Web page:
Monday, June 08, 2009
日本 VEGAN 協会
The Vegan Society of Japan has been founded in 2009 to support the
work of Akiko Iwasa, promoter of the Kyoto Vegetarian Festival (http://www.vegetarianfestival.jp/). Actually a purely Vegan festival,and the largest veggie event in Japan, it has been running for 6 years and attracts around 5,000 individuals.
Akiko Iwasa, is a qualified veterinarian and the co-founder of Café
Peace in Kyoto and is dedicated to promoting animal rights and
Since opening in July 2002, Café Peace grew in reputation and
influence around Japan, inspiring many other restaurants and
individuals to become vegan. Although veganism and animal rights
activism is still very much in its infancy in Japan, Akiko has visited
slaughterhouses and animal factories as part of her profession and was
deeply motivated by what she saw. She stopped being a vet because she
believed that vets are ultimately for the people and not for the
animals, and that vets in Japan are only encourage pet shops and the
animal exploitation of what she calls "artificial dogs".
Akiko now focuses what free time she has on spread the word on animal
abuse and believes that veganism is the best remedy for humans,
animals and the planet. Her work has included a weekly half-hour radio
program speaking on animal rights/veganism issues. She, and other
vegetarian innovators like her, have been target of vocal criticism
for disturbing Japan’s economic stability and challenging the factory
farm industry’s viability.
Vegetarianism and veganism are not alien to Japanese culture. The
oldest vegetarian restaurant in Japan (Daitokuji Ikkyu, Kyoto) is over
600 years old and serves vegan 'Shojin Ryori' (temple food), as do
other temple inns such as those at Koyasan. During the 265 year period
of peace called "Edo", before being forcibly opened up by America in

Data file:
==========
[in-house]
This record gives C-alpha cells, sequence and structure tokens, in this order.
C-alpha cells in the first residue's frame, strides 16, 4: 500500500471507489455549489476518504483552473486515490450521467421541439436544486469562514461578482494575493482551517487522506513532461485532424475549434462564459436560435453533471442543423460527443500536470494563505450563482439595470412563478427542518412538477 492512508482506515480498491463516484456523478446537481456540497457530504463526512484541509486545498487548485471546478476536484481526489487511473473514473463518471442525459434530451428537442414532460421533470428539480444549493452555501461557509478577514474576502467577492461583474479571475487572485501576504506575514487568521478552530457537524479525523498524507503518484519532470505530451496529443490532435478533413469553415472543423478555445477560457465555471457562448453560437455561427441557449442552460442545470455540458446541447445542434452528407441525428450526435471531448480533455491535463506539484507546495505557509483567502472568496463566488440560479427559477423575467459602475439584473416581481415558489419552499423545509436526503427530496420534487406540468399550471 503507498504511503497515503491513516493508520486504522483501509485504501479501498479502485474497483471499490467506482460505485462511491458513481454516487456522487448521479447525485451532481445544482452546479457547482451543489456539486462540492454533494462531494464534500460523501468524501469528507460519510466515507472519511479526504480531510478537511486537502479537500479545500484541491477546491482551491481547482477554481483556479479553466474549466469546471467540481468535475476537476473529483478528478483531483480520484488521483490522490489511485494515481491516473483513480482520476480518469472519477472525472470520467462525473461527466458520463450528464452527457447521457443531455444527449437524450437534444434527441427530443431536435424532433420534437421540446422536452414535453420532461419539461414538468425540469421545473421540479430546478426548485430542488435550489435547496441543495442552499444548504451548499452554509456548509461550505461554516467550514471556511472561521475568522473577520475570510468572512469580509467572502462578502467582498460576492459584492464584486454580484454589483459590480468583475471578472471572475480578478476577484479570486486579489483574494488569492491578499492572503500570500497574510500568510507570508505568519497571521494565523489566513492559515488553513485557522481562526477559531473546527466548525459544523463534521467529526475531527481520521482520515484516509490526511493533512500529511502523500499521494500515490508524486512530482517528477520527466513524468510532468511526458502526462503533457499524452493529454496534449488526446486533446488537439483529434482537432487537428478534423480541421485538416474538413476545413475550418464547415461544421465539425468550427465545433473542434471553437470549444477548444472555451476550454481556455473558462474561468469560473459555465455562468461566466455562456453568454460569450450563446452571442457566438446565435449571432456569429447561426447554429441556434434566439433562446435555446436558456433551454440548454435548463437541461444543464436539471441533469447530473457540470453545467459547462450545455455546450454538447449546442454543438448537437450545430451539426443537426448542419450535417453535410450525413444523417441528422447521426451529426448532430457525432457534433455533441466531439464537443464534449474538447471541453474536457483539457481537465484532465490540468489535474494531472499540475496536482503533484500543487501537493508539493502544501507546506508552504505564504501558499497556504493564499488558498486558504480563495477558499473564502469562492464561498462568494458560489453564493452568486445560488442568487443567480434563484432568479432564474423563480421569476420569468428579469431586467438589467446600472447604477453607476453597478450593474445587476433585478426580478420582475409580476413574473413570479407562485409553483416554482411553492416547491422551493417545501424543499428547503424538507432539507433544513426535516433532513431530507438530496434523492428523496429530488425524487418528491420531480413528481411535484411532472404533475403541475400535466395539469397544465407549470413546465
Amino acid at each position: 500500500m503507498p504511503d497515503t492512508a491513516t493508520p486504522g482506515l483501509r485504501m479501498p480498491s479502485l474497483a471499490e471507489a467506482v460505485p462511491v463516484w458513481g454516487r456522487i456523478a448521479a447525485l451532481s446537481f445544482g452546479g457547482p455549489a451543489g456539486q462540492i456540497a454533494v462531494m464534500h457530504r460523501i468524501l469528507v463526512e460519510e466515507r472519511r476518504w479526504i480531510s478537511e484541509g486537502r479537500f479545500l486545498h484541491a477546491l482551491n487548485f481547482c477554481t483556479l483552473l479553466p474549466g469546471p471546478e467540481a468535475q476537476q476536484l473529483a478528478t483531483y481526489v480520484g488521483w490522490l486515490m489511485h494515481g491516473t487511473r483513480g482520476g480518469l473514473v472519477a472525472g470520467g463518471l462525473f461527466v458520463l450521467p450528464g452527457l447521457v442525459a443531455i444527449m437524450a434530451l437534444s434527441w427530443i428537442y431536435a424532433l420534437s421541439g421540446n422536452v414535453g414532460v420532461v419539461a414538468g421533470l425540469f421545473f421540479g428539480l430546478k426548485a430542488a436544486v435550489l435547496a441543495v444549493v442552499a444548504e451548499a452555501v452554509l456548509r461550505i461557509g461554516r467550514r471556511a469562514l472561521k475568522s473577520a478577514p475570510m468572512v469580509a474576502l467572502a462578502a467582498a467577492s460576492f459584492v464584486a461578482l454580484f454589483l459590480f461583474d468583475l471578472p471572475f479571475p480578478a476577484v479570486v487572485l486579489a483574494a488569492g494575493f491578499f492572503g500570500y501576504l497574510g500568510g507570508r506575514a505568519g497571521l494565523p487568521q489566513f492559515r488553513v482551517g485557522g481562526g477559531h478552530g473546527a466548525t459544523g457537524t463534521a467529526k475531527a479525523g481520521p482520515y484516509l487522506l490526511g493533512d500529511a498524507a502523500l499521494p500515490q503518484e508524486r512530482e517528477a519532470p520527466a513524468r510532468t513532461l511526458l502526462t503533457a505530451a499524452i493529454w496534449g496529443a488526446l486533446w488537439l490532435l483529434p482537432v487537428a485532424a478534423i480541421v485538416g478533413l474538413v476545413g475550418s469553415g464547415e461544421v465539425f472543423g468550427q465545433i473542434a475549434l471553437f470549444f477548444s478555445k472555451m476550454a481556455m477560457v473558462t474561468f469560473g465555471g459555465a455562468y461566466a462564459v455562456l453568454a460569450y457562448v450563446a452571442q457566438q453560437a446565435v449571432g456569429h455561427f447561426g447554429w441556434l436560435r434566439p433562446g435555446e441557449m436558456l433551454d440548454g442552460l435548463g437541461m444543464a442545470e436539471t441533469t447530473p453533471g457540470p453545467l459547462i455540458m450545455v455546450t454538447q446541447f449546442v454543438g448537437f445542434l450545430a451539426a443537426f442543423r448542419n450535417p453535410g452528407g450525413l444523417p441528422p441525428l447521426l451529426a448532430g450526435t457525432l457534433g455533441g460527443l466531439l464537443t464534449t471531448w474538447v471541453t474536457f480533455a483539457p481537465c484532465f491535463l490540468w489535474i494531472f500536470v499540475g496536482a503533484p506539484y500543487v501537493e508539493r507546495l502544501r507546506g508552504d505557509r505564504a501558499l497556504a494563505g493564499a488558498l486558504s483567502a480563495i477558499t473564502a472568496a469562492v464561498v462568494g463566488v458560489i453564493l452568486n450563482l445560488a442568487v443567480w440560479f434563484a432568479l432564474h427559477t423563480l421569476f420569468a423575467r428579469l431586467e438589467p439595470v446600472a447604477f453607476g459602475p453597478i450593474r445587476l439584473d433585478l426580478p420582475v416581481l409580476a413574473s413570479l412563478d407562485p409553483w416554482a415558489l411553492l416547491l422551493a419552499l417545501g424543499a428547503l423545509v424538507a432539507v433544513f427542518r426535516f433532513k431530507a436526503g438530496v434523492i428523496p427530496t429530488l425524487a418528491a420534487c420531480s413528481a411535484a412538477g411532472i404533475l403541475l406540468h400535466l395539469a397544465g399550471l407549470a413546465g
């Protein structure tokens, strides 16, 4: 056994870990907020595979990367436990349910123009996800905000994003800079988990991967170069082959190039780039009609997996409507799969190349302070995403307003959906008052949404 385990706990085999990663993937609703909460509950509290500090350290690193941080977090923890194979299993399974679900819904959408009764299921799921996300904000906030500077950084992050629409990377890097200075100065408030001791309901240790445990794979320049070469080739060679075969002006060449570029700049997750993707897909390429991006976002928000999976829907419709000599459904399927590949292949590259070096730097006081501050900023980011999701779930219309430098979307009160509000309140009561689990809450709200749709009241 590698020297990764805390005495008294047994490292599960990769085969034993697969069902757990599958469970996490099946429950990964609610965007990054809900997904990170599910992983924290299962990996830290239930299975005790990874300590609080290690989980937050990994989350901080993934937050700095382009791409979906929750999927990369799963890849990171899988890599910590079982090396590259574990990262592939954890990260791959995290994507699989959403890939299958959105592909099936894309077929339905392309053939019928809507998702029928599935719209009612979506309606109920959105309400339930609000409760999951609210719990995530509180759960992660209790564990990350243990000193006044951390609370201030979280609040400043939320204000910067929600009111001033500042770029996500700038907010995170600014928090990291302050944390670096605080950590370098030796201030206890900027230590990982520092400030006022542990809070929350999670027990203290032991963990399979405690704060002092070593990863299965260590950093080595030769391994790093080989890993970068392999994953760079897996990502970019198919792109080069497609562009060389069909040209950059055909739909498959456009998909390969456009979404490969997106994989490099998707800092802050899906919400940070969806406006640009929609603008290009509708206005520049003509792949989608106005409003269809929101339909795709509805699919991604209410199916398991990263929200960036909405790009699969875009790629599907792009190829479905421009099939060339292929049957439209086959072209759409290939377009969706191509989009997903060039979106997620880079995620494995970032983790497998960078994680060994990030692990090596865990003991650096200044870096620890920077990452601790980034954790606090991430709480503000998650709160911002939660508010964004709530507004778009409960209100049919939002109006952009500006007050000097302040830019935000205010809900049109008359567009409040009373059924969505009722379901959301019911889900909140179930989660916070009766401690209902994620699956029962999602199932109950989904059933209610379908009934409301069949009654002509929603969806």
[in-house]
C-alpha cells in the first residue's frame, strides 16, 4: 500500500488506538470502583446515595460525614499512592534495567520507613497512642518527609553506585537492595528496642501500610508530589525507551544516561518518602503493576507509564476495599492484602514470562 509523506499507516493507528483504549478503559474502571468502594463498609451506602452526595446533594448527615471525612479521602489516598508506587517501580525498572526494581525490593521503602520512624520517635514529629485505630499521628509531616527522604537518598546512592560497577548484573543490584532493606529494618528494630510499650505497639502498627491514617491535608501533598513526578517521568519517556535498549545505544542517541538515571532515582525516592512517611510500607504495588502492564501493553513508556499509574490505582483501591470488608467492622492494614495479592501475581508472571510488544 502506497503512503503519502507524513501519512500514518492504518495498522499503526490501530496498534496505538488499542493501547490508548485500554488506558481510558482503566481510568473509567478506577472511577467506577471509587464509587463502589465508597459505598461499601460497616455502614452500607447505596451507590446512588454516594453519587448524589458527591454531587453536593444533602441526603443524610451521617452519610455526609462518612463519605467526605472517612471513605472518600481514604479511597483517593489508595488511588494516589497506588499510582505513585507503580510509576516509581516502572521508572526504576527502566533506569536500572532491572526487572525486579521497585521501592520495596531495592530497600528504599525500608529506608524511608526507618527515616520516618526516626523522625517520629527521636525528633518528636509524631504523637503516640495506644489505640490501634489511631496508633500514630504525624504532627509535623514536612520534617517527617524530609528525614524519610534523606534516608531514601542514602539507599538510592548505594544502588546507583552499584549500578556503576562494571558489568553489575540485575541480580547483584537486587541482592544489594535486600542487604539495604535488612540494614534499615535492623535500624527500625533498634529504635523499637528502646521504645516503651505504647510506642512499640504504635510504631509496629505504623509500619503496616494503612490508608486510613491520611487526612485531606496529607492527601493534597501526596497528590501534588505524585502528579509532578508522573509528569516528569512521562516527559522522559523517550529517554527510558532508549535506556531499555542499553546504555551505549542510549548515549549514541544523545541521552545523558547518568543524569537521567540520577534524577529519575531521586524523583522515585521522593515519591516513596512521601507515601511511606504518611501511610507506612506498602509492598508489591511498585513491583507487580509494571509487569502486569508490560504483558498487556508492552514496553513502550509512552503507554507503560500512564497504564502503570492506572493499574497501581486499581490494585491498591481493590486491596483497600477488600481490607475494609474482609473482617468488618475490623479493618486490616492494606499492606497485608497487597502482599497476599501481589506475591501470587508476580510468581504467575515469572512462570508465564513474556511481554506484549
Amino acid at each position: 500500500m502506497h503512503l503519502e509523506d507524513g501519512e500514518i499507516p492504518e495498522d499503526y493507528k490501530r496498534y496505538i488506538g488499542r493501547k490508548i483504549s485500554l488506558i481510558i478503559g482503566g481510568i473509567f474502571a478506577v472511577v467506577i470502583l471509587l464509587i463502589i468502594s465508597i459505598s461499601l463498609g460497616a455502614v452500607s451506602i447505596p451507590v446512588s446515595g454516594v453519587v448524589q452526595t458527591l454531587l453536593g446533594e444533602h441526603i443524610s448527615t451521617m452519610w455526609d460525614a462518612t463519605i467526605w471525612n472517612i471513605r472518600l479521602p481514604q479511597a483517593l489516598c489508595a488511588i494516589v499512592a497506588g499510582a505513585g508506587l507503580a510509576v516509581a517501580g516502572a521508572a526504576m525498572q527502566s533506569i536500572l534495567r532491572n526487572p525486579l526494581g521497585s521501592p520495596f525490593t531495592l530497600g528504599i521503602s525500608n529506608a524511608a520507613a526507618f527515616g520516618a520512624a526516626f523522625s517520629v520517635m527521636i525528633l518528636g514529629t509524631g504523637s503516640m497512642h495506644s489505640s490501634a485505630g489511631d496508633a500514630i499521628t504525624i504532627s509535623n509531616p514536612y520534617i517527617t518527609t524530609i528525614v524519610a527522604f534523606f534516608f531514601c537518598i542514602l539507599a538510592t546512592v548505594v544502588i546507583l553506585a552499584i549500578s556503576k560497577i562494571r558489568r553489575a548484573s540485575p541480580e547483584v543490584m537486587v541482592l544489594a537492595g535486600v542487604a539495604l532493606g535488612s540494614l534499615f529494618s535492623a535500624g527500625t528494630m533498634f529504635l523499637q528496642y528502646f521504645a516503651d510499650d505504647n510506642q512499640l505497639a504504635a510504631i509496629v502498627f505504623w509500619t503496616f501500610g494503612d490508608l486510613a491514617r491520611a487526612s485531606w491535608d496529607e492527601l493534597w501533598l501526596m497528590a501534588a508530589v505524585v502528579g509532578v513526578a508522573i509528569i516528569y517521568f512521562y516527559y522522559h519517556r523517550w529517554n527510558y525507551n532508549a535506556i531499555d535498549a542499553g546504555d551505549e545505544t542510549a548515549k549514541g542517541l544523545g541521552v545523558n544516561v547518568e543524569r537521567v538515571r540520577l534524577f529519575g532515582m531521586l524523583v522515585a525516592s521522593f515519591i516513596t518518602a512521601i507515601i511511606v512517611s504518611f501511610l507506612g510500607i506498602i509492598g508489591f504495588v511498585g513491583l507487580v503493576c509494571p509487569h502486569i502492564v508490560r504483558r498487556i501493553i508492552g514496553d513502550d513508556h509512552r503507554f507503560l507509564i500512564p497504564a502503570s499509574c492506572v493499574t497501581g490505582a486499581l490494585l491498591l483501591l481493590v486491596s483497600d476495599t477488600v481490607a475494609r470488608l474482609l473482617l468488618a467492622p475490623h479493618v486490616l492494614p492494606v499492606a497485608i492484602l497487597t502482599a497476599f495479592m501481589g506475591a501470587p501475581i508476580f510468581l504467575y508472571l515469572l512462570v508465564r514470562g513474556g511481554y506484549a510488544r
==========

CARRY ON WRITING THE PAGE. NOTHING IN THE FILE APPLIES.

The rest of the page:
1854, Japanese society was primarily plant based, sustainable and
deeply invested into recycling. Despite this, and having little to no
carbon based fuels, it had the largest city in the world of that time,
modern Tokyo, and experienced one of the most rare flourishings of
culture in human history.
Prior to this, due to the influence of Buddhism, Japan had a tradition
of a primarily vegetarian diet going back over 1,200 years, despite
the efforts of Christian missionaries under Frances Xavier to
introduce meat based diet in the 16 th Century. Emperor Tenmu
prohibited the killing and eating of meat, including both farm animals
and apes, in 675 AD. A law enforced by proceeding emperors. At
Gyokusen-ji, there is a memorial statue to the first cow slaughtered
for its meat, and milk drunk, dated to the late 19th century and the
influence of the first American Consul General Townsend Harris
(1804-1878). Only at this time, did Japan see the removal of the long
standing social taboo against eating meat.
Unfortunately, since the Post-World War II "re-education period", the
Japanese diet has become increasing Westernised and its food market
the target of international meat industries and its fishing industry
expand globally. Since the adoption of oil-based capitalism, and its
economic booms, Japan's diet has become increasingly unsustainable,
and animal based, provoking concerns of its "food security" and
reliance on imports.
However, traditional original foods still exist as part of the staple
diet and are availabe widely. They afford a rich, varied and
nutritious sources for vegetarians and vegans. There is also a healthy
undercurrent of organic, macrobiotic, LOHAS (Lifestyles of Health and
Sustainability), organic farming and 'alternative lifestyles'
movements not usually reported in the international mainstream press.
Despite the impression given in the foreign media, the eating of
whales is not universally supported, nor practised. It remains a
largely sentimental attachment for an older generation who, suffering
food shortages and starvation after the war, were the first to be
widely fed it.